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Bombing at Indian Embassy in Kabul Kills 17

The Taliban claimed responsibility for the attack, specifying that the Indians were the target. Meanwhile, Afghanistan’s Foreign Ministry hinted at Pakistani involvement, but Pakistan denied the charge.

Indian Foreign Secretary Nirupama Rao said the driver “came up to the outer perimeter wall of the embassy in a car loaded with explosives,” according to the Associated Press. Three Indian paramilitary guards were wounded by shrapnel, she said.

The victims were mostly civilians. No embassy staffers were killed.

Rao did not say who the Indians believed was responsible for the attack, which occurred about 8:30 a.m. along a commercial street that is also home to the Interior Ministry.

The Foreign Ministry spokesman for Pakistan reacted to the bombing by saying, “Pakistan condemns the terrorist attack near the Indian Embassy in Kabul. Pakistan is against terrorism in all its forms and manifestation. Terrorism in any way cannot be justified.”

The attack is the second against the Indian Embassy in as many years. It is also the second major attack in Kabul over the last two months.

The Afghan Foreign Ministry said the Thursday attack “was planned and implemented from outside of Afghan borders” by the same groups responsible for the July 2008 suicide bombing at the Indian Embassy that killed more than 60 people.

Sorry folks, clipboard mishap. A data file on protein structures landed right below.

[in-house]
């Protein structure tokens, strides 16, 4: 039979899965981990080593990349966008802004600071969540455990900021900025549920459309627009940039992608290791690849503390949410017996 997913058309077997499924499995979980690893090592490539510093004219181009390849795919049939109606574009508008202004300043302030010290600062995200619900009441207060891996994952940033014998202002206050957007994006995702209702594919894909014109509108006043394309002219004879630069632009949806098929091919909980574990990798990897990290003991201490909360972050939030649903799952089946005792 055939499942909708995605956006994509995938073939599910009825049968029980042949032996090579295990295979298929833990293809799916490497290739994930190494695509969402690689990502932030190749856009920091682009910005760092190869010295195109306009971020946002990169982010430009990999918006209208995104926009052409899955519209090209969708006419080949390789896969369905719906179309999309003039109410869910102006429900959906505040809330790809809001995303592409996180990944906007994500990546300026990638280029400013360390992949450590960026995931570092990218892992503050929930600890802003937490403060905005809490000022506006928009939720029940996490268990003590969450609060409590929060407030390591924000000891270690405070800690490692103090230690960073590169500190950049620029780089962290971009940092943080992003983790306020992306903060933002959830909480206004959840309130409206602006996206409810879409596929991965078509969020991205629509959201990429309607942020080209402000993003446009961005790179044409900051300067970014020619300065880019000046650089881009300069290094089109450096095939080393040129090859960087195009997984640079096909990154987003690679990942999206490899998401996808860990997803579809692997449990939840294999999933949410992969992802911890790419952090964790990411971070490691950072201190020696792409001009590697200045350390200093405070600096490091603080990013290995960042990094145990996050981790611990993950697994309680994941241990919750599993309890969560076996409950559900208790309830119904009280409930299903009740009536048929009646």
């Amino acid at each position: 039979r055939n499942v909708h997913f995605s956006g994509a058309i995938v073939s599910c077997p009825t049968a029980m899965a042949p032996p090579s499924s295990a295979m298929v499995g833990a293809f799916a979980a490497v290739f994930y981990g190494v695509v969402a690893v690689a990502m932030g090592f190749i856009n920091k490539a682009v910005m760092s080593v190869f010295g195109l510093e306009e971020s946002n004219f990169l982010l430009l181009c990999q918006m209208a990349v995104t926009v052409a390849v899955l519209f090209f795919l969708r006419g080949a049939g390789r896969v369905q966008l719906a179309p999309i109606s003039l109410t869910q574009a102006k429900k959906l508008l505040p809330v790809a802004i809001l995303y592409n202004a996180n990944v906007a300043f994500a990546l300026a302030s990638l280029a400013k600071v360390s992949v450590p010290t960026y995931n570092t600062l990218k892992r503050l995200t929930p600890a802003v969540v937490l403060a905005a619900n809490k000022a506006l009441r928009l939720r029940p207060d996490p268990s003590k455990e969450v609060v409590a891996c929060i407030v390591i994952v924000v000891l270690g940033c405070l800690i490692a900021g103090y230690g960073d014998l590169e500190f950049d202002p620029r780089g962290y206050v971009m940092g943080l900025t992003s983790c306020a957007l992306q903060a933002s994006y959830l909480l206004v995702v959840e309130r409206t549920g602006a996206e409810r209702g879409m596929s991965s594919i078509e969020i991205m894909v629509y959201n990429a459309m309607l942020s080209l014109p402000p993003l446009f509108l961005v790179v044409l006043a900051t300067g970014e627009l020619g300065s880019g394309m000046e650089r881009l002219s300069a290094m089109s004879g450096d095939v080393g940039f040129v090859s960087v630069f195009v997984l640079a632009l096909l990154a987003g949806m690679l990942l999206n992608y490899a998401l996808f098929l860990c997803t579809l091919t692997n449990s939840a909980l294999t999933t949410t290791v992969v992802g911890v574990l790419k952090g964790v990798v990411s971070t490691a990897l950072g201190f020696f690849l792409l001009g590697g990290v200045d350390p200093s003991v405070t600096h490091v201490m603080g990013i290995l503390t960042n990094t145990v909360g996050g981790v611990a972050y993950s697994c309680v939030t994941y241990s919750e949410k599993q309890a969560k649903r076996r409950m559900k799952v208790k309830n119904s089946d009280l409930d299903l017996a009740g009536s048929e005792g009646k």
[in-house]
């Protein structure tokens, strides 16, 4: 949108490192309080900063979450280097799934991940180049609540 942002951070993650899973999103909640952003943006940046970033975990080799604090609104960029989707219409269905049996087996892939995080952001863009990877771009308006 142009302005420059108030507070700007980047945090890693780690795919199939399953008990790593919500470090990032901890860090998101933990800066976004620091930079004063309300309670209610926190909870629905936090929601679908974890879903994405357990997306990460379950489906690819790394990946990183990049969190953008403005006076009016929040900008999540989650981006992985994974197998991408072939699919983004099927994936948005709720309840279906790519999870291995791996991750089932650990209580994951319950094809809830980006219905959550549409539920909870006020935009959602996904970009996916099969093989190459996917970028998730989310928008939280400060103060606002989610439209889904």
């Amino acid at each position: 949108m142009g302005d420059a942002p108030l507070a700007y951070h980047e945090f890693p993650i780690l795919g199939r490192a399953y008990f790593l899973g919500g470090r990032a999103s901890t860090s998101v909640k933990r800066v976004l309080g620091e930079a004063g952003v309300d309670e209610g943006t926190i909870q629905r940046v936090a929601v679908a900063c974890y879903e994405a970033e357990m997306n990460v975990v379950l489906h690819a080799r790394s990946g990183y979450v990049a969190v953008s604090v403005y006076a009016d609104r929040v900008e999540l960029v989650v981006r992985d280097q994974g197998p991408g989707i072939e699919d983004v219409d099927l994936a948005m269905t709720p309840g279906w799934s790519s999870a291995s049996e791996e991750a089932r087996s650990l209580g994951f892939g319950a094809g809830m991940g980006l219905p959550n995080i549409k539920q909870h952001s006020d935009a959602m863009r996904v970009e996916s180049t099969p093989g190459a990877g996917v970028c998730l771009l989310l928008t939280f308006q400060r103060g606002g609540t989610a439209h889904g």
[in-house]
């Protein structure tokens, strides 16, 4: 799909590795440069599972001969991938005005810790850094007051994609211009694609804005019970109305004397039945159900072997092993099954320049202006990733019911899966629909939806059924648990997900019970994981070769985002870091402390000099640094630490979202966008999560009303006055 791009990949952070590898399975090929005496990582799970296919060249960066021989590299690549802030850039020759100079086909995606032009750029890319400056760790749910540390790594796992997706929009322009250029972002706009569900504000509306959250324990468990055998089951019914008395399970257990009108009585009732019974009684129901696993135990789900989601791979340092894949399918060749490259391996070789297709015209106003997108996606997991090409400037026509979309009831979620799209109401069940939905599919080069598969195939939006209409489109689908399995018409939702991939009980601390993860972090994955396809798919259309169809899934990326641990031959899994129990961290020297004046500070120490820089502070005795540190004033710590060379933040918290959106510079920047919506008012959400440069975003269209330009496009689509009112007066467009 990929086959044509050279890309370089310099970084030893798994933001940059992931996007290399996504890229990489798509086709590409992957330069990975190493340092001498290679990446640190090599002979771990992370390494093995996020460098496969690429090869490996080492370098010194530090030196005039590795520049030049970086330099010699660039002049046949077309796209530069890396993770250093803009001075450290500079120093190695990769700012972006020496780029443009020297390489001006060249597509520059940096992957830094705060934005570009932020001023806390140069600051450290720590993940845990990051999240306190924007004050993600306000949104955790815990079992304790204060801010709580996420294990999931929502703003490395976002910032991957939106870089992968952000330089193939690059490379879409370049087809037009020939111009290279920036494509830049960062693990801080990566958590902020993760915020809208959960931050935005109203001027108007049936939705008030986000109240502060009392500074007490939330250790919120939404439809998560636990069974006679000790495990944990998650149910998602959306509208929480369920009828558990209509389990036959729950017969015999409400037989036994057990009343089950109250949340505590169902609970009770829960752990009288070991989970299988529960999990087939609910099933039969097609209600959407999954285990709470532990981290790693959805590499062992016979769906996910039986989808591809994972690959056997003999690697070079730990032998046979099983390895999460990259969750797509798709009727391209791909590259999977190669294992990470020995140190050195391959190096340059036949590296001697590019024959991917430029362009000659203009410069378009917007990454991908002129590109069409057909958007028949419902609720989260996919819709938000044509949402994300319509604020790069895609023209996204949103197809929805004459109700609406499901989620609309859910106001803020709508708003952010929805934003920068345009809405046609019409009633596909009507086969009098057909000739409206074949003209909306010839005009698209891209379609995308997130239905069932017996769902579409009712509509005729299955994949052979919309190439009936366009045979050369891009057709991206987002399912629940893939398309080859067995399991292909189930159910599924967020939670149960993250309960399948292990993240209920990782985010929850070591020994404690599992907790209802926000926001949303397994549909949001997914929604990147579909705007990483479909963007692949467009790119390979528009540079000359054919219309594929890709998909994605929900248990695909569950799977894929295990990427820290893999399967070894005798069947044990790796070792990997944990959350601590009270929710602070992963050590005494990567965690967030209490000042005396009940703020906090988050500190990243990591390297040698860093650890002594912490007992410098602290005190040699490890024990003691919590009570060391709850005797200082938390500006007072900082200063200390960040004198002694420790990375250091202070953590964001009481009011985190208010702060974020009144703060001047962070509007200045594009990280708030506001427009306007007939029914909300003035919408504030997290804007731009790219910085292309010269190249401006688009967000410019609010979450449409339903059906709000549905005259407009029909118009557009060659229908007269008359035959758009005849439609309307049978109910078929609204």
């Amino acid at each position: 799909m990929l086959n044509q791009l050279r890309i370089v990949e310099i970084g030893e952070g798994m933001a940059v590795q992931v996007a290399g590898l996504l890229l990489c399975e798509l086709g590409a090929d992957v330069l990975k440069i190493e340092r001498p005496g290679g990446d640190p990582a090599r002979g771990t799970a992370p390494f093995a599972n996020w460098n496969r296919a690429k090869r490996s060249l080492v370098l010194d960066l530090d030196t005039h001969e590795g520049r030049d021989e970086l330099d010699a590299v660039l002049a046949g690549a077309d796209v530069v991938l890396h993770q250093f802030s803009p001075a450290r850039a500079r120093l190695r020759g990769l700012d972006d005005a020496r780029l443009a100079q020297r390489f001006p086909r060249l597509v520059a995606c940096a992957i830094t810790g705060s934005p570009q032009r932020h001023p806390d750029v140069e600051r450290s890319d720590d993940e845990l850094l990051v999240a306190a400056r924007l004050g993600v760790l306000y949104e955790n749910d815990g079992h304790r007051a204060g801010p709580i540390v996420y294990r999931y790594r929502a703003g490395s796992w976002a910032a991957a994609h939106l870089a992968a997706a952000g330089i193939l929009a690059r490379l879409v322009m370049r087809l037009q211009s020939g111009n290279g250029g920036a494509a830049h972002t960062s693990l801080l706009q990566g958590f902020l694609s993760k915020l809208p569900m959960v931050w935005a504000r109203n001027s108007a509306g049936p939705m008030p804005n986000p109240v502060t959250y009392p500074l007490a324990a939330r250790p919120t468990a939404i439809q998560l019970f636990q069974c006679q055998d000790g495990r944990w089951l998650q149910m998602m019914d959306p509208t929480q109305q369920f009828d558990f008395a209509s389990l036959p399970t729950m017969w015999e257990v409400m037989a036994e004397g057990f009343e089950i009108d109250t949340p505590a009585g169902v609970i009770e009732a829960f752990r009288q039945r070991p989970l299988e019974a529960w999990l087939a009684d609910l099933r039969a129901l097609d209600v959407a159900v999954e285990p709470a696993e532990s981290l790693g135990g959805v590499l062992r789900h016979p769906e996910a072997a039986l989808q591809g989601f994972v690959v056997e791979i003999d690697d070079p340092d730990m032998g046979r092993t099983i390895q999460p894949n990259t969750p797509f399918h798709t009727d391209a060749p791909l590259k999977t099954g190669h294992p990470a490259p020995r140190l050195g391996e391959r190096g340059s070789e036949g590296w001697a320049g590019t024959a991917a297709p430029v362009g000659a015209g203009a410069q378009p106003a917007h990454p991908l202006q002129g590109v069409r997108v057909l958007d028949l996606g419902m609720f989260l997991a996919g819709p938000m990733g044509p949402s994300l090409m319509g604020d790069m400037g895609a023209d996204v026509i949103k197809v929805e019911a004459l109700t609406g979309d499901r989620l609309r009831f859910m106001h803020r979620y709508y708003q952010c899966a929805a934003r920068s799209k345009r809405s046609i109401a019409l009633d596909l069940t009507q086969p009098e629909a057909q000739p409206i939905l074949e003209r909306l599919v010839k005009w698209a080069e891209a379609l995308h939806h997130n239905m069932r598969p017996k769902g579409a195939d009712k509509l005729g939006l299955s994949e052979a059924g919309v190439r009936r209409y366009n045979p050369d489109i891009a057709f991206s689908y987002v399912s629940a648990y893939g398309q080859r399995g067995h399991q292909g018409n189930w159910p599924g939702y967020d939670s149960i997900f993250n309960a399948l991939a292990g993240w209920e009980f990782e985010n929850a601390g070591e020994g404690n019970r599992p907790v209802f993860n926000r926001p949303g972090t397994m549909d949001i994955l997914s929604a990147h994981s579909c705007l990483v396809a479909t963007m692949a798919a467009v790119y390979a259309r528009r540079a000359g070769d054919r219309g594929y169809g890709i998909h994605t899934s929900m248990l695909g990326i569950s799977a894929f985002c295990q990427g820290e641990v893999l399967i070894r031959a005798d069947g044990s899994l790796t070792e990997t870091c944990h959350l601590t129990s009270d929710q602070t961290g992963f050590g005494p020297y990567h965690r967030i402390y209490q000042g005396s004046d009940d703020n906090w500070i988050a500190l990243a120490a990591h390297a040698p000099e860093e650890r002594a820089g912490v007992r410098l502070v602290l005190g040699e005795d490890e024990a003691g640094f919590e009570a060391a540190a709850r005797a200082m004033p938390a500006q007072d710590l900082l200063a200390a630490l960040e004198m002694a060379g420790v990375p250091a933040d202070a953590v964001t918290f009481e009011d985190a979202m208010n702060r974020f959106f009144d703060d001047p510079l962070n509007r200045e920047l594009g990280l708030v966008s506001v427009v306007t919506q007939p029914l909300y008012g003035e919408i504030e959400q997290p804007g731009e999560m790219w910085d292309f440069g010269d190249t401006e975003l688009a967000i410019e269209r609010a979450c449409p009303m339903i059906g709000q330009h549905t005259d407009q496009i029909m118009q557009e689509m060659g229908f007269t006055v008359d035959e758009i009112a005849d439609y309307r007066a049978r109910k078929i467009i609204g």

The ministry statement made no mention of Pakistan. However, the Afghan government blamed Pakistan’s Inter-Services Intelligence for the 2008 bombing at the Indian Embassy as well as involvement in a string of attacks in the country.

A senior Afghan police official, Sayed Abdul Ghafar, speculated that Pakistan militants were involved in Thursday’s attack. “I can announce clearly that the phenomenon that is causing us trouble is being organized from the other side of the border,” he said.

The Taliban did not say why it targeted the Indian Embassy. India and Pakistan, which have been archrivals since the 1947 partition of the Indian subcontinent, are competing for influence in Afghanistan among rival ethnic groups. India maintains close ties with the Tajik community, and Pakistan with the Pashtuns, who form the majority of the Taliban.

Thursday’s blast was the deadliest attack in Kabul since Sept. 17, when a suicide bomber killed 16 people, including six Italian soldiers and 10 civilians in the center of the capital.

The Interior Ministry said 15 civilians and two Afghan police officers were killed in Thursday’s blast.

After months of relative calm, the Afghan capital has been shaken recently by an increasing number of suicide attacks and roadside bombings that began in the run-up to the country’s disputed Aug. 20 election. The attacks usually target international military forces or government installations, but Afghan businesses and civilians are also often killed or injured.